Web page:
Earlier this year, Gartner published its new hype cycle for Artificial Intelligence [1]. Business adoption of AI is experiencing significant growth – thus, according to Gartner’s 2019 CIO Agenda survey, organizations that have deployed artificial intelligence (AI) grew from 4% to 14% between 2018 and 2019 [2]. However, until now, only two AI technologies – GPU Accelerators and Speech Recognition – have reached the plateau of productivity. The greater majority is situated in the first half, with a lot of excitement and experimentation, but also disillusionment and steep learning curves to be expected in the years to come.

To dive into the details of AI adoption, we mined a large-scale dataset of Web data for industries and use cases which are affected by each trend. The following overview shows the amount of discussion for the top 15 trends in our dataset in 2019 (excluding umbrella terms such as Machine Learning and Deep Learning):

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Figure 1: Amount of discussion per technology

As differentiated in this chart, our analysis integrates three types of Web resources with different degrees of specialization on AI:

  • General news are business and economic news without an explicit specialization, such as businessinsider.com and independent.co.uk.
  • Technology blogs are focused on technological and digital topics, both from the technology and the business perspective. Examples are techcrunch.com and theverge.com.
  • Blogs with AI focus are specialized AI and machine learning resources for practitioners, such as machinelearningmastery.com and aitrends.com.

As can be seen from the chart, the bulk of discussion goes on in technology blogs and blogs with AI focus. Topics with significant ethical, infrastructural and regulatory stakes, such as Autonomous Driving, Quantum Computing and Artificial General Intelligence, also attract considerable attention in general news.

It is worth noting that the considered trends belong to different conceptual classes and levels of AI. Some of them, for example Computer Vision and Natural Language Processing, are whole subdomains of AI that can be relevant to a multitude of use cases and industries. Others, like AutoML, simplify and scale the integration of AI in the enterprise context. Autonomous Vehicles, Chatbots, Virtual Assistants and Conversational UIs are situated at the application level. Finally, concepts such as Augmented Intelligence relate to the human-machine interface and are mainly meant to spur the user acceptance of new AI technologies.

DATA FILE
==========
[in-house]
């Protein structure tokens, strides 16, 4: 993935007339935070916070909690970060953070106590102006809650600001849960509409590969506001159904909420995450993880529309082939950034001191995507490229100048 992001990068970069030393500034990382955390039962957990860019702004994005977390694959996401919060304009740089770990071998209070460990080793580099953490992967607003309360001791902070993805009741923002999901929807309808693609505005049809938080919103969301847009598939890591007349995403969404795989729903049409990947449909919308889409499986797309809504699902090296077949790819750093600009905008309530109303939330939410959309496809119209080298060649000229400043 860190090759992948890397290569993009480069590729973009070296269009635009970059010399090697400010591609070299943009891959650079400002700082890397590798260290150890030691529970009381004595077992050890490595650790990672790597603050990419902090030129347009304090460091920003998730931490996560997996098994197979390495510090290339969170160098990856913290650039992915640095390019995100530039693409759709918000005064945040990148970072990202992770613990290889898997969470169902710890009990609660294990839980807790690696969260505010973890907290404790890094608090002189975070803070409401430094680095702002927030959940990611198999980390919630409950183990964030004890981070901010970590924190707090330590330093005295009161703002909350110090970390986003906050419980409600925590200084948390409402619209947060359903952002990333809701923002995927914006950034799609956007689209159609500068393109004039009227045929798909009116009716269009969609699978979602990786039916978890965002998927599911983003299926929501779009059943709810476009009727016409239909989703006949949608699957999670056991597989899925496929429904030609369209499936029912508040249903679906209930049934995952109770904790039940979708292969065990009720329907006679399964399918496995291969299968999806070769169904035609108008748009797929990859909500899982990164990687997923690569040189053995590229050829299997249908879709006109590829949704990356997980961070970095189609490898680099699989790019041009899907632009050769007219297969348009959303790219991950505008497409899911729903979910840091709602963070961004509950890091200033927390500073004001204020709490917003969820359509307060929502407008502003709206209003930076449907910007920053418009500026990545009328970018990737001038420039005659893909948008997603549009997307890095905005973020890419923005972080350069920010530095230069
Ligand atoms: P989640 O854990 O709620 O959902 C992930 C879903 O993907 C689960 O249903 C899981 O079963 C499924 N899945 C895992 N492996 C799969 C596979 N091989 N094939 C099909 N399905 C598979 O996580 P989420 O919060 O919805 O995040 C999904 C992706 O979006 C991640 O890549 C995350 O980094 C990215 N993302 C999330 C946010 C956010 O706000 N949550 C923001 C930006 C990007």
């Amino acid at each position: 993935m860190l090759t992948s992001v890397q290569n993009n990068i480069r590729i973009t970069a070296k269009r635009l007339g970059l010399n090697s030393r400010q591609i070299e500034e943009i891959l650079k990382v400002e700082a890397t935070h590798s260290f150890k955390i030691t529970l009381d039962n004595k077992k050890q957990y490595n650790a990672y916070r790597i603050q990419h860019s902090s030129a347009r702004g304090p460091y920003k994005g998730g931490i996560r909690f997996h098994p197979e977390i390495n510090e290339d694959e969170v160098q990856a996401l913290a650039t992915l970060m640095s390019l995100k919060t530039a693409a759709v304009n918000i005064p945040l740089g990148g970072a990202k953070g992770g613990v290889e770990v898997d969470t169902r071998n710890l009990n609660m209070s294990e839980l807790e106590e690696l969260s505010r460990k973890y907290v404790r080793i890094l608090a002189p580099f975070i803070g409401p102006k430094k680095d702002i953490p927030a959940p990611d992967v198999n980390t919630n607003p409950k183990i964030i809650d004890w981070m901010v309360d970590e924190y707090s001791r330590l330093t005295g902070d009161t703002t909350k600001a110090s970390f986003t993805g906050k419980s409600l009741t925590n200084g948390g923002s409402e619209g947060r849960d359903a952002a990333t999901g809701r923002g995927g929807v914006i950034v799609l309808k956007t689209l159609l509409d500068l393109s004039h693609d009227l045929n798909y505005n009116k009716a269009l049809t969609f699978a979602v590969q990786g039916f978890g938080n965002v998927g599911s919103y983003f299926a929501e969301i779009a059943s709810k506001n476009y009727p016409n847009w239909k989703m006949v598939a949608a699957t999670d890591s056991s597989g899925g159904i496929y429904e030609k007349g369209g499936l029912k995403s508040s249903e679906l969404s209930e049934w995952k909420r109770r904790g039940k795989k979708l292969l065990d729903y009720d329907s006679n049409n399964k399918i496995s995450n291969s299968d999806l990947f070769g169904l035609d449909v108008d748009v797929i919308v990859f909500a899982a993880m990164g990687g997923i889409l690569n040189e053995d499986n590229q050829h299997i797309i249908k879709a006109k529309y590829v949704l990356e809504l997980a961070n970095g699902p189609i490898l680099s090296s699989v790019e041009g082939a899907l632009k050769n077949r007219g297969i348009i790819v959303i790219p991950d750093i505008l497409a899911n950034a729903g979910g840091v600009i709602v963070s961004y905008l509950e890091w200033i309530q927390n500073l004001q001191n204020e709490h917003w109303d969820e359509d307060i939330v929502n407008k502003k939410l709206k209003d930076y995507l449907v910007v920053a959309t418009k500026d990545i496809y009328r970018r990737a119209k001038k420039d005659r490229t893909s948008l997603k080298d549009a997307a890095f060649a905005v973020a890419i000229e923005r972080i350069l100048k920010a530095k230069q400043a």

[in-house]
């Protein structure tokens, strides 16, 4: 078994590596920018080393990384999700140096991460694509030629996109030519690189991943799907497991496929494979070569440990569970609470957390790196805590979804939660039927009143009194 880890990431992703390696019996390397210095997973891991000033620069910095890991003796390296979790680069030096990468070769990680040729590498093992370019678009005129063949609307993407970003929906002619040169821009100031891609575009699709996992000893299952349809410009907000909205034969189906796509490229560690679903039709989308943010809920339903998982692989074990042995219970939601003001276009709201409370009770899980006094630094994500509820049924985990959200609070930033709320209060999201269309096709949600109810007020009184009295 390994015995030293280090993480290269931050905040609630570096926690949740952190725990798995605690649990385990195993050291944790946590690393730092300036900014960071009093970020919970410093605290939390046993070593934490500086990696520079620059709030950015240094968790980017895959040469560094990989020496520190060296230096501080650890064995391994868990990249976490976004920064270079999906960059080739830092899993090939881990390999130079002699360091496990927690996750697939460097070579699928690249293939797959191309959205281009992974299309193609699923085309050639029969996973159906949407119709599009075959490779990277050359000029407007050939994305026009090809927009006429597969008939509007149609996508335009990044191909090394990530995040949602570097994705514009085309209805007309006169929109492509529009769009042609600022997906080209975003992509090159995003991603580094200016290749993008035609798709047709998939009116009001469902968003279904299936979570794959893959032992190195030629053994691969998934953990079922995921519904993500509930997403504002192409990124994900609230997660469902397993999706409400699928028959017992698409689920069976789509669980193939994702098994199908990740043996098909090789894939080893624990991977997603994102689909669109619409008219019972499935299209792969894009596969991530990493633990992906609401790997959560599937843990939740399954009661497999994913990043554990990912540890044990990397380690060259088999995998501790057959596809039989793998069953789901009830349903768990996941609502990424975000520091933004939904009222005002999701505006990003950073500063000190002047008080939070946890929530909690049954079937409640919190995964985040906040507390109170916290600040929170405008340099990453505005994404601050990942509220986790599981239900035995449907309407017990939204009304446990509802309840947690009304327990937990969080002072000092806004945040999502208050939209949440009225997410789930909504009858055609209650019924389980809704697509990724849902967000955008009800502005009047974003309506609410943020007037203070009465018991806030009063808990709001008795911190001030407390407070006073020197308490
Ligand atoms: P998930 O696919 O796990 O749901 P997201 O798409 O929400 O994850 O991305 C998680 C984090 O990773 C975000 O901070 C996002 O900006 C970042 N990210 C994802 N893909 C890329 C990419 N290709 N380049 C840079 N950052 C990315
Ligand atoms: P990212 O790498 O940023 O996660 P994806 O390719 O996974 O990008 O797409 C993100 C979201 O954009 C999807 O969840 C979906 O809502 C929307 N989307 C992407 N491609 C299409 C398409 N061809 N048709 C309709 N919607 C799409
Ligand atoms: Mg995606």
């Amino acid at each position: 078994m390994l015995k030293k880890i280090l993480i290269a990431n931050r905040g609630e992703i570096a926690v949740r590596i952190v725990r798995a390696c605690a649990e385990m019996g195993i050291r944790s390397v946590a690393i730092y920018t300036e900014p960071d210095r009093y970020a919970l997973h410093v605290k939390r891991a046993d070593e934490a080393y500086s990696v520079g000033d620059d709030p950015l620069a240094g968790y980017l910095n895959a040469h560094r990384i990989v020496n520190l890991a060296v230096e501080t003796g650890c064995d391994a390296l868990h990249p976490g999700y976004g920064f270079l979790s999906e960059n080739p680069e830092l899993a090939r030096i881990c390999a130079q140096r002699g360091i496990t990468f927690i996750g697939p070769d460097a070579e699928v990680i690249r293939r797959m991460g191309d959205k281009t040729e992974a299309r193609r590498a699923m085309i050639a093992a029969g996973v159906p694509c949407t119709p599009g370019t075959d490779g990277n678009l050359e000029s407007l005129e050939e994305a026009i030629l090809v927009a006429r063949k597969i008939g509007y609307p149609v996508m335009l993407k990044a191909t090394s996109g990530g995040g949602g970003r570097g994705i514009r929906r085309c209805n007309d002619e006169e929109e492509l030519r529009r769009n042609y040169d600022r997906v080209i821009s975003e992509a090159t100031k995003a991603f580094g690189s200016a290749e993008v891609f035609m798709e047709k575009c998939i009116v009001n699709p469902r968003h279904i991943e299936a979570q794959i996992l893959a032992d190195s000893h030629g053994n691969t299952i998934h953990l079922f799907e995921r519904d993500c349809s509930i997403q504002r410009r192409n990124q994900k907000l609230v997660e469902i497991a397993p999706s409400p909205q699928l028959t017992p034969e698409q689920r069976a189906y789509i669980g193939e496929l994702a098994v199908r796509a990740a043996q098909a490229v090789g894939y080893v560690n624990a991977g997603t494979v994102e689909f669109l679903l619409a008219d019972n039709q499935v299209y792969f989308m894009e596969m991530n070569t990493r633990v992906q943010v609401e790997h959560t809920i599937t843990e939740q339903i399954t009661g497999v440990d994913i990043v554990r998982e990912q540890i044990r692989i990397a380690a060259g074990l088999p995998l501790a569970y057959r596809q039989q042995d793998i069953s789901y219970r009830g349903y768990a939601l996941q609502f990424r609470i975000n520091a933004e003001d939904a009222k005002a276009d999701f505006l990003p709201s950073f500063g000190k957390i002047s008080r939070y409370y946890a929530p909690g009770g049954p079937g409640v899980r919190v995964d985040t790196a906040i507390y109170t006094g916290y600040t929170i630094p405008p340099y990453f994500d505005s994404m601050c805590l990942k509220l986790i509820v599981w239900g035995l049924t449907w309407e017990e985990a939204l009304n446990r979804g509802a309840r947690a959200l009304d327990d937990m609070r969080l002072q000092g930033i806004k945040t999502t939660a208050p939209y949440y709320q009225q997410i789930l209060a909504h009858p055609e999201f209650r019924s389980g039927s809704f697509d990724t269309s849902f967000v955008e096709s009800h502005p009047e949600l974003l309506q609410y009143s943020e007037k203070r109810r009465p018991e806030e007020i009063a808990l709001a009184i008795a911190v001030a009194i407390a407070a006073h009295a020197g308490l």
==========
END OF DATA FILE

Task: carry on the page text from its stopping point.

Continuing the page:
Artificial Intelligence across industries

The following chart shows how tightly the considered trends are associated with various B2B and B2C industries:

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Figure 2: AI trends by industry

Let’s look at some highlights:

  • Computer Vision is highly relevant in Automotive since it is an important component of Autonomous and Assisted Driving technology.
  • Autonomous Vehicles are tightly associated with Automotive – not really a surprise. In our analysis, Autonomous Vehicles are not necessarily cars – they also include Aerospace devices such as drones and space robots. Finally, the Construction industry is developing highly specialized autonomous utility vehicles. Operating on a well-delimited, well-understood terrain, the adoption of these narrow-focus vehicles faces lower hurdles in terms of infrastructure, ethics and regulation.
  • Quantum Computing is gaining attention as traditional computers approach their limits in terms of processing power. Quantum Computing is widely researched in the domain of Aerospace, where it is used to address the complex challenges of flight physics. Its high relevance to the Energy industry is due less to the possible applications, but to the fact that it is itself a solution to a major anticipated energy problem: by 2040, energy needs for classical computational computing will exceed capacity that can be delivered by the worldwide grid [3]. Alternatives such as the quantum computer are set out to prevent this bottleneck.